By: Jon S.B. de Vlieger, Daan J.A. Crommelin, and Vinod Shah
Biologics and non-biological complex drugs, including many nanomedicines, make up a significant portion of the products currently in different phases of development, under regulatory review, or already prescribed to patients. The first generic and similar versions of these products are now available for patients. Nevertheless, ongoing lively discussions between all parties involved illustrate the challenges associated with determining pharmaceutical and bioequivalence of these complex drug products.
Characterization of a product is key to a successful marketing authorization. During the 2016 AAPS Annual Meeting and Exposition in Denver, the symposium, Analytical Characterization of Complex Drug Products: Can We Keep Up with Complexity? dealt with questions related to the characterization of complex drugs. After a brief introduction to the topic, presentations were given on the current state of affairs in particle size measurement techniques in the nano/colloidal range and on novel approaches to understanding the pharmacokinetics of complex drugs through bioanalytical methods measuring drug release.
For biologics and their biosimilars, clear guidance policies are in place to aid the development of high-quality products. These guidance documents build on a stepwise comparison of the reference-listed drug and the similar version, starting with extensive physicochemical characterization up to clinical comparison studies. In essence, better preclinical characterization means that less clinical work is needed to show similarity. As a consequence, time and money are saved.
The Holy Grail in this quest for determining similarity is identifying the critical attributes. These critical attributes are those product characteristics that ensure efficacy and safety in humans. Differences in the critical attributes between two products directly imply differences in the in vivo performance. It also means that if these characteristics are the same, one can expect both products to perform the same in our patients.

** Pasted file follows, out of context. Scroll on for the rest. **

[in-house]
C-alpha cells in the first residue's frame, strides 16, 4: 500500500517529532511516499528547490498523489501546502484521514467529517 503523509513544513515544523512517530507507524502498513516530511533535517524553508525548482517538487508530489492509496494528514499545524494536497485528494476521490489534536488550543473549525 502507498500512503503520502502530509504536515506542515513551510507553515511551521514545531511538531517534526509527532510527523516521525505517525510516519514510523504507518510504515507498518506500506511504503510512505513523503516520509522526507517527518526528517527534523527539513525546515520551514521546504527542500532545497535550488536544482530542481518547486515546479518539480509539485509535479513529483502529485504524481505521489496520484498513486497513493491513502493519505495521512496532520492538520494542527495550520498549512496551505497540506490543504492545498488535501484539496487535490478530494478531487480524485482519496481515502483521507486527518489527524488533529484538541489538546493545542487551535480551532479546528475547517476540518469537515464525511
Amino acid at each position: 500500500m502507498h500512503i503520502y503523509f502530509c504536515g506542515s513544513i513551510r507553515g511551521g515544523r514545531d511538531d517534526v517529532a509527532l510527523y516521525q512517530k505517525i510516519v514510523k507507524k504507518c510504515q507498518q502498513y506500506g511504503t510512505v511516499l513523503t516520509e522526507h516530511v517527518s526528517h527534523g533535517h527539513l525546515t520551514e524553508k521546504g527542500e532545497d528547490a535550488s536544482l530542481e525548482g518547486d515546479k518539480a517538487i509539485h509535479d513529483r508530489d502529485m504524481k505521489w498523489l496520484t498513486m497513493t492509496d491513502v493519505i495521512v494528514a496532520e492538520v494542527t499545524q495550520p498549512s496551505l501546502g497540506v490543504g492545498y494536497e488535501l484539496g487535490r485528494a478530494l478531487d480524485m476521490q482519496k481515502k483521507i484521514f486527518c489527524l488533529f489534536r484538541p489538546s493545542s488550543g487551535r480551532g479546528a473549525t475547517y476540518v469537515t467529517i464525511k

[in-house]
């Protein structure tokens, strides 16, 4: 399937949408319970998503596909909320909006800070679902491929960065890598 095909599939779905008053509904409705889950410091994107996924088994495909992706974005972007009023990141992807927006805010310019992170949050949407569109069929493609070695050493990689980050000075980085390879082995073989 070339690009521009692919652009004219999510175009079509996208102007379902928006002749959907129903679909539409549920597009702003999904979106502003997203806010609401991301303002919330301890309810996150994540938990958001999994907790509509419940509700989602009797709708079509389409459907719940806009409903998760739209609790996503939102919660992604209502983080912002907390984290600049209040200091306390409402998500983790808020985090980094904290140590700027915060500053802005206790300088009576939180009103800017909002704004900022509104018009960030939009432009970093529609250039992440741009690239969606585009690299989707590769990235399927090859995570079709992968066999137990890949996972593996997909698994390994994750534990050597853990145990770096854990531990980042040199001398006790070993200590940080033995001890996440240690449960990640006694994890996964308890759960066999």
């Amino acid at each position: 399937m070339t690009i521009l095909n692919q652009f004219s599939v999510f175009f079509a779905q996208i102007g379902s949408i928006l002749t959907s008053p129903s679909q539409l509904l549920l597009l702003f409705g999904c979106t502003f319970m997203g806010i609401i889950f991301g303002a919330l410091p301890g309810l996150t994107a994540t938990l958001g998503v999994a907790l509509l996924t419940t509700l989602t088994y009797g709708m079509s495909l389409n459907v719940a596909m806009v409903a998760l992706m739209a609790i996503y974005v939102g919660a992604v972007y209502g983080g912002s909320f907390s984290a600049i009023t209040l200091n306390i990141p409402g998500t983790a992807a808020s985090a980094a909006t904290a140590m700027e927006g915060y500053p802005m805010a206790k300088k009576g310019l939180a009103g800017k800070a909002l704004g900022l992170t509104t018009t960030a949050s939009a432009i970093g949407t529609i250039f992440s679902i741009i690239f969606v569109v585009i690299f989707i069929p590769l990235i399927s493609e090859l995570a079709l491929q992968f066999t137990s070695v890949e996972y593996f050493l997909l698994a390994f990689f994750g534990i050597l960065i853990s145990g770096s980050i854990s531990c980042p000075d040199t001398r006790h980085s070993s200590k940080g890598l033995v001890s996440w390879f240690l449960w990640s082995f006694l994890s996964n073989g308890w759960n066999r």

To understand which product characteristics make up this set of critical attributes, physico-chemical characterization is important, as well as the availability of appropriate and validated in vitro and in vivo models. Only when one establishes the relationship between preclinical characteristics and in vivo performance, the critical attributes can be defined.
These insights are essential to understanding the interactions between nanomedicines and the biological environment, a topic that was also addressed during the AAPS symposium in Denver. From the presentations and the discussions afterwards, it became clear that much progress has been made in the development of sophisticated assays. However, it remains challenging to establish which differences in physicochemical characteristics of complex drug products are clinically meaningful. Similar to carpenters, they have, like us, a toolbox well-filled with sophisticated equipment. A skilled and experienced carpenter knows which tool is fit-for-purpose, and how to use it to obtain the best possible result matching the blueprint of the final design. Thus, the message for us, pharmaceutical scientists, is, let’s master our toolbox like no one else, make sure we lay our hands on the blueprint, and that the final design meets all the necessary requirements!